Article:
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Sprawling queues for subsidized rice highlight plight of Indonesia’s poor

JAKARTA – In the afternoon sun, dozens of Indonesians, mostly women, gather in a snaking queue to buy bags of subsidized rice, their arms poking through a metal gate to grab tickets assuring them a spot to make a purchase.

The temporary bazaar run by state food procurement agency Bulog in the city of Bekasi, 25 kilometers (15.5 miles) east of the capital Jakarta highlights the struggle of Indonesia’s less fortunate to buy the grain that is at the center of nearly every meal in Southeast Asia’s most populous country.

A staple for most of Indonesia’s 270 million people, the price of rice has climbed more than 16% since last year, as the El Nino weather phenomenon has cut rainfall across large parts of Asia in 2023, reducing cereal output and sparking food inflation pressure for some of the world’s most price-sensitive consumers.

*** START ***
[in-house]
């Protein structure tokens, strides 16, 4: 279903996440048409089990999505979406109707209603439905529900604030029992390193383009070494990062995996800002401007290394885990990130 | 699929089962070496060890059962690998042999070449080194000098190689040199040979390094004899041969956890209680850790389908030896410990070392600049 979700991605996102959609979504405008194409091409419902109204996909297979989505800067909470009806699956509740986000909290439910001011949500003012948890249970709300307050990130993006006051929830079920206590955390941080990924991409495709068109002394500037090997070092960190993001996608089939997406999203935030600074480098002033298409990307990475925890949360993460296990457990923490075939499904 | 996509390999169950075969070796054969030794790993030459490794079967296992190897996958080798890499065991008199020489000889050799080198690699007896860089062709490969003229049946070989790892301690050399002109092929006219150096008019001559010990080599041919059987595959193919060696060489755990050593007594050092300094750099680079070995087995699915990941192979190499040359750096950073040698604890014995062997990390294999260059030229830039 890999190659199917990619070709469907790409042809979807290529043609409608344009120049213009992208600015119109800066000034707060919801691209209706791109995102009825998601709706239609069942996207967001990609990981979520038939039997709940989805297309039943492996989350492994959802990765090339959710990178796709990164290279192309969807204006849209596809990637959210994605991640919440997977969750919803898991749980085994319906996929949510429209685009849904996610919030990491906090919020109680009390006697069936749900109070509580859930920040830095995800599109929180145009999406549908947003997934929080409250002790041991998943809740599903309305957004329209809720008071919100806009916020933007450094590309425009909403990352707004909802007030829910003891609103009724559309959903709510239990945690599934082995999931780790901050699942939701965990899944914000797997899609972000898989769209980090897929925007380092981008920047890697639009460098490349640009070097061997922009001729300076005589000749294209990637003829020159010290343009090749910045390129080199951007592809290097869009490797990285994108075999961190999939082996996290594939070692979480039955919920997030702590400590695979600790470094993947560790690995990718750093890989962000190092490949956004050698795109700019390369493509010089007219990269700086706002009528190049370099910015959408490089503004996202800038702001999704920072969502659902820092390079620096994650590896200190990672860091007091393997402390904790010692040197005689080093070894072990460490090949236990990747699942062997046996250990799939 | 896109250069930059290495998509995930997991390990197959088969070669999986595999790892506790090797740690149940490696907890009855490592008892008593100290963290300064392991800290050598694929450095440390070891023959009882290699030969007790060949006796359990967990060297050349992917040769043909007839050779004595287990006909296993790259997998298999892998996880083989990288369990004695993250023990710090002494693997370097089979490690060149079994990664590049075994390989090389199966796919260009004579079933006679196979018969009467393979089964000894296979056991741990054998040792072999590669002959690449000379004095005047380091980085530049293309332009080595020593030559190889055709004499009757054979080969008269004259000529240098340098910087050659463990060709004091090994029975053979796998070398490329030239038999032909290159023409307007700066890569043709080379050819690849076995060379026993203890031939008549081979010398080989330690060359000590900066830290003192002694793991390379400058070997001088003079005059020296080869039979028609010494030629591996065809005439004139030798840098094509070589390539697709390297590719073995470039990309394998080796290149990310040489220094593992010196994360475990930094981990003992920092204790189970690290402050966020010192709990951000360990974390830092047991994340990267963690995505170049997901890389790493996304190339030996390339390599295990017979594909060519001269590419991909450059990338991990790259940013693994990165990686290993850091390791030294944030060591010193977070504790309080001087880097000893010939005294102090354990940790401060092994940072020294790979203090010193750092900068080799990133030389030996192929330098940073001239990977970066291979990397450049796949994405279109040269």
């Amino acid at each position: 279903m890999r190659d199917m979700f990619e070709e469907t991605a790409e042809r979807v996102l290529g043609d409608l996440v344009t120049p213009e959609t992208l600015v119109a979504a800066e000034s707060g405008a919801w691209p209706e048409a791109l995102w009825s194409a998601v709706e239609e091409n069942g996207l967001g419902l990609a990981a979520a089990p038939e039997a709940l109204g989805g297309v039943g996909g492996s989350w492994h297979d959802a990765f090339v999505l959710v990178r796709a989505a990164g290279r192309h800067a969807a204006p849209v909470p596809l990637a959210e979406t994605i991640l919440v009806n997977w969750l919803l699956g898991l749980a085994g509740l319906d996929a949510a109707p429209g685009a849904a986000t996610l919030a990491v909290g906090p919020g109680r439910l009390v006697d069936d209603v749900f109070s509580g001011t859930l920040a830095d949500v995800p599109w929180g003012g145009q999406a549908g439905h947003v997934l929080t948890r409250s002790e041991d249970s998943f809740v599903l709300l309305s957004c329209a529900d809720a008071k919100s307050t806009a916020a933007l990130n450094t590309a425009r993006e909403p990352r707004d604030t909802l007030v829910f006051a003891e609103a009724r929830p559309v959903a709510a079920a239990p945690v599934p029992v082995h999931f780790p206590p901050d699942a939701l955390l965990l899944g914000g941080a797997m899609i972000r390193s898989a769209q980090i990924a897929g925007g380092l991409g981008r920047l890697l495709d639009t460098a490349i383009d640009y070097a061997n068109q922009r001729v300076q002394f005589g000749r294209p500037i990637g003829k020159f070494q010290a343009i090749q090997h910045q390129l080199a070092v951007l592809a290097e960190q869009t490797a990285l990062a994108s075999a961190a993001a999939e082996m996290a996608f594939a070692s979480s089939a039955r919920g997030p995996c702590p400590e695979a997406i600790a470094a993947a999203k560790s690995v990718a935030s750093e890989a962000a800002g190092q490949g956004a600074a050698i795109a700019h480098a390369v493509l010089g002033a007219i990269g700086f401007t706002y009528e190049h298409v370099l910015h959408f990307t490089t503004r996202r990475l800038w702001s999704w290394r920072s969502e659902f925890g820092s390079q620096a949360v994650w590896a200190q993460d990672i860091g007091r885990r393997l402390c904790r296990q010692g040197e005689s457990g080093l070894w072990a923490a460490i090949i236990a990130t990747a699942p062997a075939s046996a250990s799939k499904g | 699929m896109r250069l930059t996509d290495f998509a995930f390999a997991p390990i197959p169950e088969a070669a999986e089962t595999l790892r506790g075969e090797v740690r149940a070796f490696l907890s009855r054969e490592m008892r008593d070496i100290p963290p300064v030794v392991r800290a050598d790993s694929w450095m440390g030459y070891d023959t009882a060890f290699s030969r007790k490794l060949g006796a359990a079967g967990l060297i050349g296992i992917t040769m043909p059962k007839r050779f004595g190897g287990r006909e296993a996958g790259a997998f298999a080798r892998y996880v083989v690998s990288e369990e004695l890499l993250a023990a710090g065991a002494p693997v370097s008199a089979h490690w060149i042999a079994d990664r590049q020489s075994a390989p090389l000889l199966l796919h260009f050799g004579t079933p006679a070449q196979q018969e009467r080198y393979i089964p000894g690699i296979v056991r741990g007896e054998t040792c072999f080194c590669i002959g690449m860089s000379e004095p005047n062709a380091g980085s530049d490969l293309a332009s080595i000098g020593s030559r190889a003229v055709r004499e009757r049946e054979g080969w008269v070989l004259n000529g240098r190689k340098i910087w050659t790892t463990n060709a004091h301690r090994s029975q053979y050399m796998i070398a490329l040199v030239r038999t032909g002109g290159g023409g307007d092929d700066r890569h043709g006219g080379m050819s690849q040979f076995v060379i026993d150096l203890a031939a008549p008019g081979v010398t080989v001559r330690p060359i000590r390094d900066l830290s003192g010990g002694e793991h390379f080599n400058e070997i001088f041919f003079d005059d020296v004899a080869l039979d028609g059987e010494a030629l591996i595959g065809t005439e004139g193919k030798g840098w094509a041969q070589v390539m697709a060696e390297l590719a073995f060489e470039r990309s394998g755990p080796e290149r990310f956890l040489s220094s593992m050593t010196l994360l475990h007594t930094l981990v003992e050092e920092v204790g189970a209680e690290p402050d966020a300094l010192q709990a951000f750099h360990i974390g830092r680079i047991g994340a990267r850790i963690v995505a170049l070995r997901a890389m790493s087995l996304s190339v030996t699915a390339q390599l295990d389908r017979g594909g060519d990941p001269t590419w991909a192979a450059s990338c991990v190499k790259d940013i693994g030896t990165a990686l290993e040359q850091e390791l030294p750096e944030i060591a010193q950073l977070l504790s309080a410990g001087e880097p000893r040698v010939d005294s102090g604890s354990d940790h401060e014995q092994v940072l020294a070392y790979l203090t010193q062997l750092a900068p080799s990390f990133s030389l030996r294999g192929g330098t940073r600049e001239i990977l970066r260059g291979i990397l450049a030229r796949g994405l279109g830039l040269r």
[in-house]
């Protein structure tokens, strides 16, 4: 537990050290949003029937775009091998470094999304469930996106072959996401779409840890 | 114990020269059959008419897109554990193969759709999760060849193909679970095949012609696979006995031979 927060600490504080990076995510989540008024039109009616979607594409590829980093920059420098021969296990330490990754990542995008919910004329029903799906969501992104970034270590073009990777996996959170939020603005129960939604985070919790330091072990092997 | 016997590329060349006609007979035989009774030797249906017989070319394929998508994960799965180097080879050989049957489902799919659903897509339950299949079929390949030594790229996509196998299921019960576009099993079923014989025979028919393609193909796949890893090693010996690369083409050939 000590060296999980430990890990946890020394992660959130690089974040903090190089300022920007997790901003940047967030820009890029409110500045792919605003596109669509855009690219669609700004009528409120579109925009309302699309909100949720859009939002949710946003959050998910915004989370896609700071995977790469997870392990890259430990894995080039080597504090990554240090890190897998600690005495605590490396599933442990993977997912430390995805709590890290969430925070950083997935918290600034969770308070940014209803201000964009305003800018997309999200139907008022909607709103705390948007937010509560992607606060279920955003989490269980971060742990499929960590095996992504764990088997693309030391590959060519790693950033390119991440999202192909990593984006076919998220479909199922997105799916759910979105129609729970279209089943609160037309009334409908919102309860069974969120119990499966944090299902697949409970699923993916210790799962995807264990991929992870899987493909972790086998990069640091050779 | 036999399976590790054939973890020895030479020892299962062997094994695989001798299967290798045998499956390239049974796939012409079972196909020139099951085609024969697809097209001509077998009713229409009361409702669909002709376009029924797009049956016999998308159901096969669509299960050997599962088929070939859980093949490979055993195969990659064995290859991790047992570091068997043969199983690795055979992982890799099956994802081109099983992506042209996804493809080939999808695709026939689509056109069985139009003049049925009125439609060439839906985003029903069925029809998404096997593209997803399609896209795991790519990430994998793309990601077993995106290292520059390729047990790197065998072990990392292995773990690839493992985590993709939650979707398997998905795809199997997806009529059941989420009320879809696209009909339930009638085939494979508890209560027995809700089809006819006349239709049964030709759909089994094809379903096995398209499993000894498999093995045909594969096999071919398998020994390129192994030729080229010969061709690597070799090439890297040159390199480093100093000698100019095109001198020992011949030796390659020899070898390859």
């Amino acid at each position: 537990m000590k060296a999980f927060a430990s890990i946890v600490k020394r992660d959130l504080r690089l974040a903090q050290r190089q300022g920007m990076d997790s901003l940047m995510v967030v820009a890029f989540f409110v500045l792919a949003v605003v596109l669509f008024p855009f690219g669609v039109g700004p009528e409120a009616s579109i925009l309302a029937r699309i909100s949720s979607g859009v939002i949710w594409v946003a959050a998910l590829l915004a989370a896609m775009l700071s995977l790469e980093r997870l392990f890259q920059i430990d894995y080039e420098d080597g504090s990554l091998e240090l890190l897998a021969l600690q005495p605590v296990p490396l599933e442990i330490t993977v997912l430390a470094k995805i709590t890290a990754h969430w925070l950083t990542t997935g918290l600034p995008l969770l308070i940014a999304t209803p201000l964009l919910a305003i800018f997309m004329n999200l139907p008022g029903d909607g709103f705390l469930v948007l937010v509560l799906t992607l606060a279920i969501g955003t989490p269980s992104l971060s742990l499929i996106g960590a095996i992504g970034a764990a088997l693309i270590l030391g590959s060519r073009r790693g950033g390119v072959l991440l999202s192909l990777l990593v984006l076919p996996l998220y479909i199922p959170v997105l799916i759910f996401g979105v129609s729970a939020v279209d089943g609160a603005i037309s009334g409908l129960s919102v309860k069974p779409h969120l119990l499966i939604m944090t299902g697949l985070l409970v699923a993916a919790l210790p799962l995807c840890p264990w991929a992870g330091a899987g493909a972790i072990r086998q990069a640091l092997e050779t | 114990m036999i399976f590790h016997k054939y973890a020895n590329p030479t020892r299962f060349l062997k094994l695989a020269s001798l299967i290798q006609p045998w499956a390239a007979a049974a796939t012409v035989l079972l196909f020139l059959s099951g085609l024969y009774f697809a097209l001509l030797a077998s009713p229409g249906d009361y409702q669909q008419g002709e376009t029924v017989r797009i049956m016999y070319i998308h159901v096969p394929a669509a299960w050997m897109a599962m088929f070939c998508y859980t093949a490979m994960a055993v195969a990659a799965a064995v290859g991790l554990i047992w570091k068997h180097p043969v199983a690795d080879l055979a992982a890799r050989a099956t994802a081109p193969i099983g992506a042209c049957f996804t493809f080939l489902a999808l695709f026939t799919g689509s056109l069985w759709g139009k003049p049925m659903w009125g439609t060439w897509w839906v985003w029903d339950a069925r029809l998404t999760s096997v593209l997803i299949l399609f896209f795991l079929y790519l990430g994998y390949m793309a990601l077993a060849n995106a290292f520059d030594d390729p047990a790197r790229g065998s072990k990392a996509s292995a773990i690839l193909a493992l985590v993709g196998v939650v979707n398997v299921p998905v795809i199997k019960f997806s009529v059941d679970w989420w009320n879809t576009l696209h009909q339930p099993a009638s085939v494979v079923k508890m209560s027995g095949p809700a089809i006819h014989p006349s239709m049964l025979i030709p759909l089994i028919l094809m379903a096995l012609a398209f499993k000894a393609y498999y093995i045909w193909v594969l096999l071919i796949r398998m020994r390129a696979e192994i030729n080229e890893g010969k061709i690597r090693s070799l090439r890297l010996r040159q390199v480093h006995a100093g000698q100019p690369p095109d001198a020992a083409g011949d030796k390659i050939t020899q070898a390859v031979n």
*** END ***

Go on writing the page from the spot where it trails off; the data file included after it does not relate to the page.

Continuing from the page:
Masih, a 55-year-old coconut vendor, was among those jostling to buy a 5 kg (11 pound) bag of rice.

“It’s better to queue up and have the rice at home. It is expensive in the market, so better to get it cheap here,” she told Reuters.

Rice prices at the bazaar are capped at 10,600 rupiah (67.8 U.S. cents) per kg, compared with 14,300 rupiah in the open market. Bulog limits sales to 10 kg per customer to prevent hoarding.

The government typically steps in to sell food products at subsidized prices when prices climb.

Bulog has distributed more than 300,000 metric tons of rice from government reserves since January through hundreds of bazaars around the country, following reports of scarcity at other retail outlets.

The National Food Agency, which oversees Bulog, said it conducted 429 of the makeshift bazaars in January and plans 315 more by the end of February.

This year in Indonesia, planting delays and lack of rains have delayed the peak harvest by a month, with farm ministry data showing a rice supply deficit of 1.63 million metric tons in January and 1.15 million in February.

Indonesia, which imported record volumes of rice in 2023, has allocated an additional import quota of 1.6 million metric tons, on top of 2 million tons previously approved for 2024, potentially triggering further gains in global prices, which are near 16-year highs. — Reuters

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